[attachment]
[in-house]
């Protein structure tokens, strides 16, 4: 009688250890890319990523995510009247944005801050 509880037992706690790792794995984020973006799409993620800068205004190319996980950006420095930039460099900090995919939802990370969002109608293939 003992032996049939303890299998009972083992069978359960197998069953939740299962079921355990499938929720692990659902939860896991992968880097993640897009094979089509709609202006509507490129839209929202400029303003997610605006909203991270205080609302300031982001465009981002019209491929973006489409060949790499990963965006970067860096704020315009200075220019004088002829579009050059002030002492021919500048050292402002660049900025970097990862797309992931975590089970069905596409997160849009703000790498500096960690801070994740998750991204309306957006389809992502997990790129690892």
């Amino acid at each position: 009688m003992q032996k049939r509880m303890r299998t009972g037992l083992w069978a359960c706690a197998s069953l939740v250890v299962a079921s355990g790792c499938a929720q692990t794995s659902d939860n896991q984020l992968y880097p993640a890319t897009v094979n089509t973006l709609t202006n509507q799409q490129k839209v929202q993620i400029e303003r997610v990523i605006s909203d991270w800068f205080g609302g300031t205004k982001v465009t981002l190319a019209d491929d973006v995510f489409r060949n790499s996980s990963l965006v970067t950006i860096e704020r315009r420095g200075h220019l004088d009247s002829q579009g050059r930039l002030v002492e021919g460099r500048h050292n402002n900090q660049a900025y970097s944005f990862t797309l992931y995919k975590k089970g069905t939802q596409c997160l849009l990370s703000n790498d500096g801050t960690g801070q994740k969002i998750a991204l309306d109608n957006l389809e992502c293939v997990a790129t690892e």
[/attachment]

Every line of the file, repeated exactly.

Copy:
[in-house]
């Protein structure tokens, strides 16, 4: 009688250890890319990523995510009247944005801050 509880037992706690790792794995984020973006799409993620800068205004190319996980950006420095930039460099900090995919939802990370969002109608293939 003992032996049939303890299998009972083992069978359960197998069953939740299962079921355990499938929720692990659902939860896991992968880097993640897009094979089509709609202006509507490129839209929202400029303003997610605006909203991270205080609302300031982001465009981002019209491929973006489409060949790499990963965006970067860096704020315009200075220019004088002829579009050059002030002492021919500048050292402002660049900025970097990862797309992931975590089970069905596409997160849009703000790498500096960690801070994740998750991204309306957006389809992502997990790129690892």
């Amino acid at each position: 009688m003992q032996k049939r509880m303890r299998t009972g037992l083992w069978a359960c706690a197998s069953l939740v250890v299962a079921s355990g790792c499938a929720q692990t794995s659902d939860n896991q984020l992968y880097p993640a890319t897009v094979n089509t973006l709609t202006n509507q799409q490129k839209v929202q993620i400029e303003r997610v990523i605006s909203d991270w800068f205080g609302g300031t205004k982001v465009t981002l190319a019209d491929d973006v995510f489409r060949n790499s996980s990963l965006v970067t950006i860096e704020r315009r420095g200075h220019l004088d009247s002829q579009g050059r930039l002030v002492e021919g460099r500048h050292n402002n900090q660049a900025y970097s944005f990862t797309l992931y995919k975590k089970g069905t939802q596409c997160l849009l990370s703000n790498d500096g801050t960690g801070q994740k969002i998750a991204l309306d109608n957006l389809e992502c293939v997990a790129t690892e």